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Buttler, Stokes and Archer back for South Africa T20Is, no room for Root

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England have named four uncapped players in their ODI squad to face South Africa, while recalling the likes of Jos Buttler, Ben Stokes and Jofra Archer for the T20I series to follow. Moeen Ali and Jason Roy return in both white-ball formats after being rested for the New Zealand tour, but there was no room in the T20I squad for Joe Root.

Tom Banton, Pat Brown, Saqib Mahmood and Matt Parkinson have all been picked in 50-over cricket for the first time – though only Brown and Parkinson retained their T20I spots. Of the group that beat New Zealand 3-2 last month, Sam Billings, James Vince and Lewis Gregory also miss out.

The three-match ODI series, starting on February 4 at Cape Town, will be England’s first involvement in the format since lifting the World Cup in July. Eoin Morgan remains as captain, with Dawid Malan winning a recall after his excellent T20I form and Chris Jordan and Sam Curran also included, having last won ODI caps in 2016 and 2018 respectively.

The squad contains eight members of the World Cup-winning group. Mark Wood is also rested, alongside Buttler, Stokes and Archer; Liam Dawson has once again been overtaken by Joe Denly as the spinning allrounder; and England appear to have moved on from Vince and Liam Plunkett.

The four new faces were all involved, to varying degrees of success, in New Zealand. Banton scored 56 runs in three innings, at a strike rate of 164.70, Parkinson claimed a four-wicket haul in his second game, while Brown and Mahmood picked up three wickets each. In List A cricket, Banton scored two hundreds as Somerset won the 2019 Royal London Cup; Lancashire’s Mahmood was the competition’s leading wicket-taker with 28 at 18.50.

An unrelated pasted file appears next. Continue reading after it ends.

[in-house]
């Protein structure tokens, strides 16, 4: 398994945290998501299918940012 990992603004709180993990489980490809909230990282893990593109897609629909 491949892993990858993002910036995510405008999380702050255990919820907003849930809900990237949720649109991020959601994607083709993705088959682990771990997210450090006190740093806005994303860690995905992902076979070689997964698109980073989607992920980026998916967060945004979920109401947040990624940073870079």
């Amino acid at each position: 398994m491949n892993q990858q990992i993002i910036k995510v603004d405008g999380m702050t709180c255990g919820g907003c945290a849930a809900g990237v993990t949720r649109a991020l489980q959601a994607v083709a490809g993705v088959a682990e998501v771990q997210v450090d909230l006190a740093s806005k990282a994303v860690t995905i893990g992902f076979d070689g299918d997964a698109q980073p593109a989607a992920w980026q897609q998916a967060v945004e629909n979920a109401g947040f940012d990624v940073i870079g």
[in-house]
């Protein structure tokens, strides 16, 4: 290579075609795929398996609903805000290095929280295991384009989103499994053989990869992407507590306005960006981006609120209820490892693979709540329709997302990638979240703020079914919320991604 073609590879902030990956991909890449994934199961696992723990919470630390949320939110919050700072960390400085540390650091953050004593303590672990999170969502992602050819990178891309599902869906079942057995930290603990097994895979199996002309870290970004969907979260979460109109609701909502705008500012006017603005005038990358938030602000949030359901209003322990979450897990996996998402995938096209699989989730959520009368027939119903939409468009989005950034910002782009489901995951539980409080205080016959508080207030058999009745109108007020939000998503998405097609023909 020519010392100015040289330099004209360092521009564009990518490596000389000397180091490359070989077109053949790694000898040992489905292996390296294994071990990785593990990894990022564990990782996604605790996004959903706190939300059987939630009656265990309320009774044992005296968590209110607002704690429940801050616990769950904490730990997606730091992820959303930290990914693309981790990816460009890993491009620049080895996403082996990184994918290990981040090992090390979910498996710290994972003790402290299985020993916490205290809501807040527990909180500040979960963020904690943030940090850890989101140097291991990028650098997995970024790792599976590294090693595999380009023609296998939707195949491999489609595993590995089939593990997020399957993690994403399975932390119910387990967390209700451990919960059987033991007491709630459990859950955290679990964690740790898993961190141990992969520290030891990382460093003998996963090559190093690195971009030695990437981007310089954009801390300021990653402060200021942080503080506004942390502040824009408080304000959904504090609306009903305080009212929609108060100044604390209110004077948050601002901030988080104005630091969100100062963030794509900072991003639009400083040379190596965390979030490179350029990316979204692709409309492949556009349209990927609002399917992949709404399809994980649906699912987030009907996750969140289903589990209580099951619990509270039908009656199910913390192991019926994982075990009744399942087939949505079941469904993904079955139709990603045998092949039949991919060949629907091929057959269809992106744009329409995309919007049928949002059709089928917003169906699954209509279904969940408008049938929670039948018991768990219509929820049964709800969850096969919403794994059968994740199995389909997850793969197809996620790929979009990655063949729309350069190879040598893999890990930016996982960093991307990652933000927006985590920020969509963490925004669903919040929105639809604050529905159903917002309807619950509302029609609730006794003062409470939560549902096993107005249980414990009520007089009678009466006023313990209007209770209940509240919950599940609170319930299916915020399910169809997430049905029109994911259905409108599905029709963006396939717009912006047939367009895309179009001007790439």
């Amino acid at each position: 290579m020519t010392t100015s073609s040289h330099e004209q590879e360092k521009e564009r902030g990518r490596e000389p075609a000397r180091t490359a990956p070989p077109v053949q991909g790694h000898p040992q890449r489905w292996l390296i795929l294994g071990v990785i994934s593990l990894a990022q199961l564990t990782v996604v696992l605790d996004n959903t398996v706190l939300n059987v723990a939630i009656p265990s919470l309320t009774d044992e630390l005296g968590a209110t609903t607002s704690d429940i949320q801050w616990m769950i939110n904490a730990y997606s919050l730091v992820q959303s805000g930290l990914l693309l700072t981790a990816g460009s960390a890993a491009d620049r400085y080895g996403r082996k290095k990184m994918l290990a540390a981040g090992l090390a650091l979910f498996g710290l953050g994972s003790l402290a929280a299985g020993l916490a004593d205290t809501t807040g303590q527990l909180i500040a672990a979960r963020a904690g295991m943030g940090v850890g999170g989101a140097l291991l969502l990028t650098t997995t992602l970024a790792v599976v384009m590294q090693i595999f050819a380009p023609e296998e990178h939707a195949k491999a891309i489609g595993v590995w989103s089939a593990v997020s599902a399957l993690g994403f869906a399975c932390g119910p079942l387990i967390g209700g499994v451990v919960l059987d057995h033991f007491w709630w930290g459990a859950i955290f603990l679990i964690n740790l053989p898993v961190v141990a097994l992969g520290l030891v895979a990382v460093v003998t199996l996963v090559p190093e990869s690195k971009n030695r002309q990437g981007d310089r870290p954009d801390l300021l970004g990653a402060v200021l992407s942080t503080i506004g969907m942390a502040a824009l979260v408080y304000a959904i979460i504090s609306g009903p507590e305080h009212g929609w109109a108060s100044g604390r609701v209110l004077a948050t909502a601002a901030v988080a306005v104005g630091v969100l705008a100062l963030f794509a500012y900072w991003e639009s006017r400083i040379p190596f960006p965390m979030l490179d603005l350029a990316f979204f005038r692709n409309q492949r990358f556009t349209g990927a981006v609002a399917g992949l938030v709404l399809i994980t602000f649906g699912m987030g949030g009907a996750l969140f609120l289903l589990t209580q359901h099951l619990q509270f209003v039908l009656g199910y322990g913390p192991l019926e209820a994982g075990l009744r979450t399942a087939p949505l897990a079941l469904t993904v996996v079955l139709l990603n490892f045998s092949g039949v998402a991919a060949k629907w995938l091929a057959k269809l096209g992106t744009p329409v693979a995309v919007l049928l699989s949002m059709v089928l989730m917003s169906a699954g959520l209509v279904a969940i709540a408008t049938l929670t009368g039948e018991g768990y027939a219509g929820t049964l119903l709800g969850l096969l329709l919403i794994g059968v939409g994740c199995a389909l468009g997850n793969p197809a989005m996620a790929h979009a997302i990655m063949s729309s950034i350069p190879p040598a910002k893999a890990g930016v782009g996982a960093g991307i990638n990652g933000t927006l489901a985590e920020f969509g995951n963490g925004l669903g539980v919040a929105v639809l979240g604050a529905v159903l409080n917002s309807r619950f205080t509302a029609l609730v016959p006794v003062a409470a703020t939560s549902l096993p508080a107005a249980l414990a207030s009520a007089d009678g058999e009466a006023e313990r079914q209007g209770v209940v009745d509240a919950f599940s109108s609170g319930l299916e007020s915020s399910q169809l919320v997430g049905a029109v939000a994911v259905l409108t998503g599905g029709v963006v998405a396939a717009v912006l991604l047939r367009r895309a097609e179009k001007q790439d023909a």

England will also play three T20Is in South Africa and they have prioritised the shortest format ahead of next year’s T20 World Cup. The absence of Root suggests his chances of involvement are receding, with England well-stocked for top-order batting options.

“These two squads were selected with an eye on the T20 World Cup in Australia in 2020,” England’s national selector, Ed Smith, said. “In the T20s, a number of players who were rested for the successful 3-2 victory in New Zealand return to the squad: Jos Buttler, Jofra Archer, Ben Stokes, Moeen Ali and Jason Roy.

“We want to expand the pool of players who can perform successfully for England, while also helping the team to peak for major tournaments.”

England ODI squad: Eoin Morgan (capt), Moeen Ali, Jonny Bairstow, Tom Banton, Pat Brown, Sam Curran, Tom Curran, Joe Denly, Chris Jordan, Saqib Mahmood, Dawid Malan, Matthew Parkinson, Adil Rashid, Joe Root, Jason Roy, Chris Woakes

England T20I squad: Eoin Morgan (capt), Moeen Ali, Jofra Archer, Jonathan Bairstow, Jos Buttler, Pat Brown, Sam Curran, Tom Curran, Joe Denly, Chris Jordan, Dawid Malan, Matt Parkinson, Adil Rashid, Jason Roy, Ben Stokes, Mark Wood